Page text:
Permit Charge cut proposed for Chiswick
Hounslow Council parking report recommends reduction in the premium Chiswick pays for permits as well as a host of other major changes
A new report has recommended that parking permit charges be reduced in Chiswick. Fees are to be increased elsewhere lessening the controversial differential within the borough. The new annual charge would be £65 if the proposal was adapted. The revised charges would come into effect on 1st June of this year.
The reduction comes at a time when Hammersmith and Fulham Council are increasing their permit charges by 70% to £85.
The proposals, which have been put forward in a report prepared by Cllr. Ruth Cadbury, represent a softening of the borough's attitude towards Chiswick. Previously the area had been asked to pay up to twice the permit charge of other parts of the borough. This week it was also revealed on ChiswickW4.com that Hounslow and Ealing Councils attempted to have Chiswick put in a higher band for parking violations. The attempt failed as the authorities claimed that the councils had offered insufficient evidence for their case that Chiswick should be singled out for higher fines.
The original rationale for higher permit charges was that Chiswick had superior transport links but when Transport for London data was published showing that Hounslow Town Centre had much better public transport provision the explanation was changed. Chiswick now had higher charges because it afforded quicker access to central London. Opposition politicians have claimed that the charges are determined more by political considerations than transport ones.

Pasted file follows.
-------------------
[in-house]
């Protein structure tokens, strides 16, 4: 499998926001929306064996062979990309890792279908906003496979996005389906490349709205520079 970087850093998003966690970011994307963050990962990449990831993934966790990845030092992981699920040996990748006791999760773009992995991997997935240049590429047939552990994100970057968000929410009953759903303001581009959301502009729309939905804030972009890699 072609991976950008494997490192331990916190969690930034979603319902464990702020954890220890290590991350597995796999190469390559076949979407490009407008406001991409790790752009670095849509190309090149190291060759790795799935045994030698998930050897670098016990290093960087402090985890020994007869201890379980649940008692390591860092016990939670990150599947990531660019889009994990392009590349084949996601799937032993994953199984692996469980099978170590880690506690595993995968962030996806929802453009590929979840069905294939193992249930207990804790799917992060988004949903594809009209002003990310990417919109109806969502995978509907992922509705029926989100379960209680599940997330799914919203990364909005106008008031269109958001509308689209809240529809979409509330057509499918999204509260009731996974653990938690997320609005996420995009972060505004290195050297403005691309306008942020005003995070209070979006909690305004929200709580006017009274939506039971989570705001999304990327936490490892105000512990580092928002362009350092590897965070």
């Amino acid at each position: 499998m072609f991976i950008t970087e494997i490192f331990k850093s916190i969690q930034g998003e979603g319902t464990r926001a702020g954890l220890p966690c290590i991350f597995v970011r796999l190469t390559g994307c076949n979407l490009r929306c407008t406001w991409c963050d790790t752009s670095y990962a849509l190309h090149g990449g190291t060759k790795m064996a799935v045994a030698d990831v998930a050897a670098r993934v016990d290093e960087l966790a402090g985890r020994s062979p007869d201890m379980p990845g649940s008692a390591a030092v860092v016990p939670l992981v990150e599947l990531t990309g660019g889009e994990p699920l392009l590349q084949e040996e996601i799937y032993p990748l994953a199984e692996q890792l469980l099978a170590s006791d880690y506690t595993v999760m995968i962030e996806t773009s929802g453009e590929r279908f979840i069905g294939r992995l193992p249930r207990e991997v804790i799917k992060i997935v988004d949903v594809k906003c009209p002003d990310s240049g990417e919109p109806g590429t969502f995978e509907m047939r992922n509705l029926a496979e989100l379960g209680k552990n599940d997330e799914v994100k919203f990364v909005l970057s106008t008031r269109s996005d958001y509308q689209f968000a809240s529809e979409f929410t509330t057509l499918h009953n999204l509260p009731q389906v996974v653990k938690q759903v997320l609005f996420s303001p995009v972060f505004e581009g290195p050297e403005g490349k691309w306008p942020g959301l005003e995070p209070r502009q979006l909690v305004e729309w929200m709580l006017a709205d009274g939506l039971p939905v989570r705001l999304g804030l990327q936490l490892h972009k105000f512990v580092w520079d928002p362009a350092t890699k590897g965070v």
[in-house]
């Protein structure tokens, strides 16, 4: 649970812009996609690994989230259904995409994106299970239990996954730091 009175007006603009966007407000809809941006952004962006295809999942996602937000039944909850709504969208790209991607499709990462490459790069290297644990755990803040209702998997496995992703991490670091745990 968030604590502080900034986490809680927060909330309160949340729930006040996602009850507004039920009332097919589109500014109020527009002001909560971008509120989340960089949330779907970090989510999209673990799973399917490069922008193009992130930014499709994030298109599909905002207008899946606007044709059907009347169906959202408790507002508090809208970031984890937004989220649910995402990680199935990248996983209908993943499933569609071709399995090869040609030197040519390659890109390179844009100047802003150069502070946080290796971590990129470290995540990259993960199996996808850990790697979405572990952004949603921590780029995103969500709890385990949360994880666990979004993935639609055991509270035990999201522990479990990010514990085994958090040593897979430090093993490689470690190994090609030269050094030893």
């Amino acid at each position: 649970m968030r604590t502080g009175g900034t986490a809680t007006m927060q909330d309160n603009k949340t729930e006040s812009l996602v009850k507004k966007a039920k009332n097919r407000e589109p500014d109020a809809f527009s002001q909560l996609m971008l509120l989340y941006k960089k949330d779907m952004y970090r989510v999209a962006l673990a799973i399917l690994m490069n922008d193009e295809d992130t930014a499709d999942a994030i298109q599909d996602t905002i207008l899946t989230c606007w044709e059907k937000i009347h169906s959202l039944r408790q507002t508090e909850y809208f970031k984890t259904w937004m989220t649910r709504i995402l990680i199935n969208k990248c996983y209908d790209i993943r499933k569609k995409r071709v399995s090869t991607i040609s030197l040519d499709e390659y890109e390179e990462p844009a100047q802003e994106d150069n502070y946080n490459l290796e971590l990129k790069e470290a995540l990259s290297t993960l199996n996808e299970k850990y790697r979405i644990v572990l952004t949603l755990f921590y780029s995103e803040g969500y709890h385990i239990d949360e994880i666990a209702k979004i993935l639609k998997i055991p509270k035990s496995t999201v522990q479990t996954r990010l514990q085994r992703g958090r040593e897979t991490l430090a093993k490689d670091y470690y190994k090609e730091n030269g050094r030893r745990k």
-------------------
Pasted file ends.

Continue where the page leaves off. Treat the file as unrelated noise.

The standardisation of parking charges across the borough is unlikely in the short term due to financial reasons. Chiswick last year contributed over £2million in parking related fees which was over 60% of the borough total despite making up just 18% of the population. The increase in charges in other parts of the borough plus the introduction of new zones mean that it is likely that parking revenue will continue to rise.
Other highlights of the report include:
March 15, 2003